Playing with the audience in the background of historic events 0

Miglė Munderzbakaitė, 2016-10-04

In brief: In summary, the briefing of Revolt would look like this: meeting with an unsuccessful rebel, presentation of the peaceful ways to rebel, fun with sham tools of rebellion and examples of the negative consequences of real revolt. Did the briefing encouraged the future rebels? It is difficult to say, although, probably not. However, a subjective story - the remembering of revolutionary, historical events, introducing them in different forms during the play was a successful solution.

At the end of the Kaunas State Drama Theatre season director Agnius Jankevičius invited the audience to an interactive play-instruction Revolt. Director chose to speak about rebellion and revolution through the phenomenon of colored revolutions - The Bulldozer Revolution (Yugoslavia, 2000), Tulip Revolution (Kyrgyzstan, 2005), Arab Spring (Egypt 2010–2011), Euromaidan (Ukraine, 2014). Also, in a number of ways the director tried to introduce the methods listed in the American civil resistance theoretician Gene Sharp's work of 1973 - 198 Ways to Peaceful Resistance - that have not been used in revolutions and which should be used by the future rebels.

The revolutionaries are dancing and singing on the stage; they bring many props - recognizable symbols - to the stage that help understand the instructions better. In this part of the play the viewer, who has a voting card is remembered; a few questions are asked to which you need to answer silently by raising your card. The actors rarely ask people questions that must provide a live, short answer.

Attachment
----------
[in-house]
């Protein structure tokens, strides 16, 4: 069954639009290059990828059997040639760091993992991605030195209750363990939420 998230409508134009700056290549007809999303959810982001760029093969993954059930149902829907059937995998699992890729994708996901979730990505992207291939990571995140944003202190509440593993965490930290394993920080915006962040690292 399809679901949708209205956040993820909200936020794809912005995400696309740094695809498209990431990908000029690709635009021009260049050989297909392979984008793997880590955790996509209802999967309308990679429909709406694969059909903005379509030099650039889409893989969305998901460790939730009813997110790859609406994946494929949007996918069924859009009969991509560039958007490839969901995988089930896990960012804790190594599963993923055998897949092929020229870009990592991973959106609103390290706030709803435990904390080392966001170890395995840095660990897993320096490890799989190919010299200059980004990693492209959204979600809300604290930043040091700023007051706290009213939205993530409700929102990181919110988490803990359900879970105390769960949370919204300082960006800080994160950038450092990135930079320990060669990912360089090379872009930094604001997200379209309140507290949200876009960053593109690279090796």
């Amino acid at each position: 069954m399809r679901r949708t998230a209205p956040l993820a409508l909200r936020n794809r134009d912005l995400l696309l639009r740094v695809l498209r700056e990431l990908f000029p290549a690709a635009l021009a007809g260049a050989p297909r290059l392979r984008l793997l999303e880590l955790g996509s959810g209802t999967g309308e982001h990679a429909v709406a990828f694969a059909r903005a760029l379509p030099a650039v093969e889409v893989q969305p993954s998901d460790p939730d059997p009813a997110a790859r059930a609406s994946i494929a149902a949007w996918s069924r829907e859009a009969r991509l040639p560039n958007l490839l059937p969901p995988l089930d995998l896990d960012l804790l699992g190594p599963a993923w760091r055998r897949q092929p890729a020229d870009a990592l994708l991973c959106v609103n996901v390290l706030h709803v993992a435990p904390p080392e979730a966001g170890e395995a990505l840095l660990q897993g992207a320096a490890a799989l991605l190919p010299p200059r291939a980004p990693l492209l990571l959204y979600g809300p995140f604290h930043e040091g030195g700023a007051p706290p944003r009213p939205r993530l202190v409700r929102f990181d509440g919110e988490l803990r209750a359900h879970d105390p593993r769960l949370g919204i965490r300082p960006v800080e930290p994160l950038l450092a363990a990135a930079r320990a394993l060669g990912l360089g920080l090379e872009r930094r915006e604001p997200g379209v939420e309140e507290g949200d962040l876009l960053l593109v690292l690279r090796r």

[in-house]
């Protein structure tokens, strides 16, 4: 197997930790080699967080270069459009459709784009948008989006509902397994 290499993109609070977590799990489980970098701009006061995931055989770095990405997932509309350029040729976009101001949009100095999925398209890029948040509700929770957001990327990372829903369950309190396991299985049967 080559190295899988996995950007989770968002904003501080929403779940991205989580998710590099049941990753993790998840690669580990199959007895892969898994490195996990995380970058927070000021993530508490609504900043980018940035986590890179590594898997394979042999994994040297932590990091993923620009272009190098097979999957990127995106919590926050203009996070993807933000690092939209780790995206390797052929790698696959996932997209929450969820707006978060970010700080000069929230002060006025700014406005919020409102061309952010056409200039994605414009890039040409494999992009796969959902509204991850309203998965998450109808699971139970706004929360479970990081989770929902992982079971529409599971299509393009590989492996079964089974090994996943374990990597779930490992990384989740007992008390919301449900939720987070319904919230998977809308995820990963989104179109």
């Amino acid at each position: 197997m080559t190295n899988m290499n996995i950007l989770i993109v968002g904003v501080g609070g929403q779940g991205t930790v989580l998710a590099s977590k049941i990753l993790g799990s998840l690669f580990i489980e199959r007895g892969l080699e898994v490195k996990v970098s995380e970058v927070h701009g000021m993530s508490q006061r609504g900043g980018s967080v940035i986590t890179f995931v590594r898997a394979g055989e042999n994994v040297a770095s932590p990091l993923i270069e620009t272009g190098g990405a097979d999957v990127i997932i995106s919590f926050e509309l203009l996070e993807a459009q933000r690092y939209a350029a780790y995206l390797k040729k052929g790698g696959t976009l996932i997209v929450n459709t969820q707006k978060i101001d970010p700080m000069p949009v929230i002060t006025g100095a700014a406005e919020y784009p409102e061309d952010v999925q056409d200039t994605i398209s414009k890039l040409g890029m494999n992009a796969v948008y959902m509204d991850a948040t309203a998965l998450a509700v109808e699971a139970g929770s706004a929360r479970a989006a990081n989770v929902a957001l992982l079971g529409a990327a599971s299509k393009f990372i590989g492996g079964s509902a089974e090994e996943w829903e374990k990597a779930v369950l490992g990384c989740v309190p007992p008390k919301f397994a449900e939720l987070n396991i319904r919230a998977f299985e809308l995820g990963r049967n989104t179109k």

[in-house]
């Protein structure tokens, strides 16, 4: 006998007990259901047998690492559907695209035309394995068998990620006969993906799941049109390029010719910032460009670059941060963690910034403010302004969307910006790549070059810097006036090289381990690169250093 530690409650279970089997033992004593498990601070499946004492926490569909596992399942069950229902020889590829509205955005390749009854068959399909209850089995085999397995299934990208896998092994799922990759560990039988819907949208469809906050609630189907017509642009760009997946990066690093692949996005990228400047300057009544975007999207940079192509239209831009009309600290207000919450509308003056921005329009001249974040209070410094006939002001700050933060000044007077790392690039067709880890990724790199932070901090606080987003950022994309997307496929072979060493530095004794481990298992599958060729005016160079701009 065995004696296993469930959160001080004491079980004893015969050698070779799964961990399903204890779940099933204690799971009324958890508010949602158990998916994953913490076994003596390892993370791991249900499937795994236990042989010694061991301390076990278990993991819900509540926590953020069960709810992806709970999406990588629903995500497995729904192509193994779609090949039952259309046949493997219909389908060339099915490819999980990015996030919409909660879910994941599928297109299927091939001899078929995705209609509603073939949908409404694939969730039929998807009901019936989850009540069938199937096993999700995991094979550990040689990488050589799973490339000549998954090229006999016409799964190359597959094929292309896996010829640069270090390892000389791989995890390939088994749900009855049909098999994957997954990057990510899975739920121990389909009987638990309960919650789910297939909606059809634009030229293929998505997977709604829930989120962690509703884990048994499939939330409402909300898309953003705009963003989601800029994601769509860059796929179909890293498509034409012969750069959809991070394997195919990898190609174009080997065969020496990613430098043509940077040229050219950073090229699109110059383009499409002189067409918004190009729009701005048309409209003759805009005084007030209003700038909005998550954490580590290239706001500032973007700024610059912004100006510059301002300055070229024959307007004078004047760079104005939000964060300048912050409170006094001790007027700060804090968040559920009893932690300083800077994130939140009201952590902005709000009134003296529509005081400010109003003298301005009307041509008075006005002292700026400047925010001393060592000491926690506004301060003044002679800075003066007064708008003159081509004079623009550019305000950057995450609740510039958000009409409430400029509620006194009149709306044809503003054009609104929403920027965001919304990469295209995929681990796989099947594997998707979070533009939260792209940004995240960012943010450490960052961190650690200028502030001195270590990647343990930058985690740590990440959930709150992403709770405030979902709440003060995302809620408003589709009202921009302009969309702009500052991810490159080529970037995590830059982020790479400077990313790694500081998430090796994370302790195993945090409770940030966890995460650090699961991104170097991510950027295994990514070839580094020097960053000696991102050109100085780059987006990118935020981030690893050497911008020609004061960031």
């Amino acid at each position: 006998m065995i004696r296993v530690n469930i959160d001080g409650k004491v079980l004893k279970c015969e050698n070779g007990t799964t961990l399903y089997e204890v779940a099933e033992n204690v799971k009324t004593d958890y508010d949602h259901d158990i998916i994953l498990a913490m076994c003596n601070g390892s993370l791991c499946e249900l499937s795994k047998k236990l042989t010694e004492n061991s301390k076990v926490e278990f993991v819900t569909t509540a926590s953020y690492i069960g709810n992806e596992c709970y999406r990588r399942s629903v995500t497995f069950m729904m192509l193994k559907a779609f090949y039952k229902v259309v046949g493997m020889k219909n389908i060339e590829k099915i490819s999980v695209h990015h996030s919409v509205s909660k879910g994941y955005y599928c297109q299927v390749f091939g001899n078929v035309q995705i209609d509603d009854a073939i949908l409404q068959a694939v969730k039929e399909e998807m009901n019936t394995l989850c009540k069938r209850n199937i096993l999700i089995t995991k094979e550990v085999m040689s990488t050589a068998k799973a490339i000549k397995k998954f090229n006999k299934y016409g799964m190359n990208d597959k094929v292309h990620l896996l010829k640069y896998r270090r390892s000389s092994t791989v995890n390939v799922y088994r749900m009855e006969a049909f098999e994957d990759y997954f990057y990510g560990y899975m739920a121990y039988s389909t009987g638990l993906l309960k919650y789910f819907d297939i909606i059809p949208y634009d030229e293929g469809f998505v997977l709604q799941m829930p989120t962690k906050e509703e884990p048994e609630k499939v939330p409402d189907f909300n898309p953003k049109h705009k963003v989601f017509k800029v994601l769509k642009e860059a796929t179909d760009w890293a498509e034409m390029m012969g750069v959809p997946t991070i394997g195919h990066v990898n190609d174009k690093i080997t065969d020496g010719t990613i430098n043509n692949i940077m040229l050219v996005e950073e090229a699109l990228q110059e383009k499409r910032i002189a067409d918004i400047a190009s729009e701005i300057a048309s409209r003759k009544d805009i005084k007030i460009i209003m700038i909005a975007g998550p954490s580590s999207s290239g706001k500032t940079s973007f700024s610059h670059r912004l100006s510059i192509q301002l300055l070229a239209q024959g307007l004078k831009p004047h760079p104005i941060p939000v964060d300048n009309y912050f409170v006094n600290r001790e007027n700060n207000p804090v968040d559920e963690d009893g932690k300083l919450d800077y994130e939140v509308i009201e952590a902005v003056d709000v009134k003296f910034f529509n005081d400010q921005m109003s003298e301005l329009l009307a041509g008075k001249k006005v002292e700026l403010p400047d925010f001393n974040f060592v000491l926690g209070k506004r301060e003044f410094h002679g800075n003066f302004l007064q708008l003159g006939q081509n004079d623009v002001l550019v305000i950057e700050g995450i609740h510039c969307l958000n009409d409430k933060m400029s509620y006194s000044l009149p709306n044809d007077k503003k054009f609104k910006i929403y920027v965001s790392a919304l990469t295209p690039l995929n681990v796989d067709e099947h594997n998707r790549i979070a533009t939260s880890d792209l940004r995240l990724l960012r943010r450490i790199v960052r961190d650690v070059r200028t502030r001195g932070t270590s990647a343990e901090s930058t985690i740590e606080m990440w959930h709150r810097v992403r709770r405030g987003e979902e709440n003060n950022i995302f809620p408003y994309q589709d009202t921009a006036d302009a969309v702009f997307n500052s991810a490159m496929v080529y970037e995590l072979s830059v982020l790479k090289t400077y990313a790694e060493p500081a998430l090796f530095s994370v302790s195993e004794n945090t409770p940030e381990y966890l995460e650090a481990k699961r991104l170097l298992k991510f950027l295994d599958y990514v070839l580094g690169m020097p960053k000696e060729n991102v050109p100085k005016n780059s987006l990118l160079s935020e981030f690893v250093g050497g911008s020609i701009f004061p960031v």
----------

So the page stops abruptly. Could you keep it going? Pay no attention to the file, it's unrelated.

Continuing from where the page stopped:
Of course, no one should assume that this play is only for fun. Definitely not. The director later uses a documentary video material connected to January the 13th and a recent events in Ukraine.

What kind of revolution and an attempt to bring people together is this, if there is no music? Here the music is chosen quite aptly - amid the hits of the Queen it is hard to say if the spirit of revolution is felt or on the contrary - the idea of the briefed revolution is forgotten, but the audience is humming united. The other musical part consists of Georgian songs that add a lot of value to the play and its aesthetic side.

This instruction of rebellion looks more like a game with the audience than training or preparation of future revolutionary. And the creators of the play manage this game quite well: although glancing at each other skeptically, almost everyone carries out the proposed tasks and plays the suggested "games" - the audience appears to be quite easily manipulated and it does not rebel against the rules imposed in the play.

The nearest A. Jankevičius' play-instruction Revolt will be shown at the Kaunas State Drama Theatre on the 7th of October, at 6 pm.

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